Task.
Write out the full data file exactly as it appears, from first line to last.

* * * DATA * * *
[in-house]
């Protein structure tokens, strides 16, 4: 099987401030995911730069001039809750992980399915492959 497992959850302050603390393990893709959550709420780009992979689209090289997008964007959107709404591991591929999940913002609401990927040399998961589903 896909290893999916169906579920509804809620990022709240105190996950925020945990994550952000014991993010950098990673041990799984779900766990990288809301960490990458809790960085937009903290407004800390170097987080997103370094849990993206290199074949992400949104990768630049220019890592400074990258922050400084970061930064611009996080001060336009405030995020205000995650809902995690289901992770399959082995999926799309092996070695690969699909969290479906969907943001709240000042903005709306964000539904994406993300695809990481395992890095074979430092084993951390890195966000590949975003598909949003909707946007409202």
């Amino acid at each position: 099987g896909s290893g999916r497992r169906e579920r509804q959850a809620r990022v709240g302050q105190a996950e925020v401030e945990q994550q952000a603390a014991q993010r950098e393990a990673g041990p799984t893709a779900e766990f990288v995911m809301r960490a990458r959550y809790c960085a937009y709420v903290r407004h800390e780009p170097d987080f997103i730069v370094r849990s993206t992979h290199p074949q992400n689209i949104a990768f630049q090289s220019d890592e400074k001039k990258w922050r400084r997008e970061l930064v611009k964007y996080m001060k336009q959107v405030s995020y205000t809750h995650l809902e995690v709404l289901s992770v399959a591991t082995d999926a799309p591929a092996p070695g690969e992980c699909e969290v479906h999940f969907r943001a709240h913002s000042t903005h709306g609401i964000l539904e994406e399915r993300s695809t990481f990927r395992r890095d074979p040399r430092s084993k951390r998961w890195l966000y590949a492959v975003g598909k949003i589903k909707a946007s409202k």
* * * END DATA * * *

[in-house]
């Protein structure tokens, strides 16, 4: 099987401030995911730069001039809750992980399915492959 497992959850302050603390393990893709959550709420780009992979689209090289997008964007959107709404591991591929999940913002609401990927040399998961589903 896909290893999916169906579920509804809620990022709240105190996950925020945990994550952000014991993010950098990673041990799984779900766990990288809301960490990458809790960085937009903290407004800390170097987080997103370094849990993206290199074949992400949104990768630049220019890592400074990258922050400084970061930064611009996080001060336009405030995020205000995650809902995690289901992770399959082995999926799309092996070695690969699909969290479906969907943001709240000042903005709306964000539904994406993300695809990481395992890095074979430092084993951390890195966000590949975003598909949003909707946007409202």
């Amino acid at each position: 099987g896909s290893g999916r497992r169906e579920r509804q959850a809620r990022v709240g302050q105190a996950e925020v401030e945990q994550q952000a603390a014991q993010r950098e393990a990673g041990p799984t893709a779900e766990f990288v995911m809301r960490a990458r959550y809790c960085a937009y709420v903290r407004h800390e780009p170097d987080f997103i730069v370094r849990s993206t992979h290199p074949q992400n689209i949104a990768f630049q090289s220019d890592e400074k001039k990258w922050r400084r997008e970061l930064v611009k964007y996080m001060k336009q959107v405030s995020y205000t809750h995650l809902e995690v709404l289901s992770v399959a591991t082995d999926a799309p591929a092996p070695g690969e992980c699909e969290v479906h999940f969907r943001a709240h913002s000042t903005h709306g609401i964000l539904e994406e399915r993300s695809t990481f990927r395992r890095d074979p040399r430092s084993k951390r998961w890195l966000y590949a492959v975003g598909k949003i589903k909707a946007s409202k």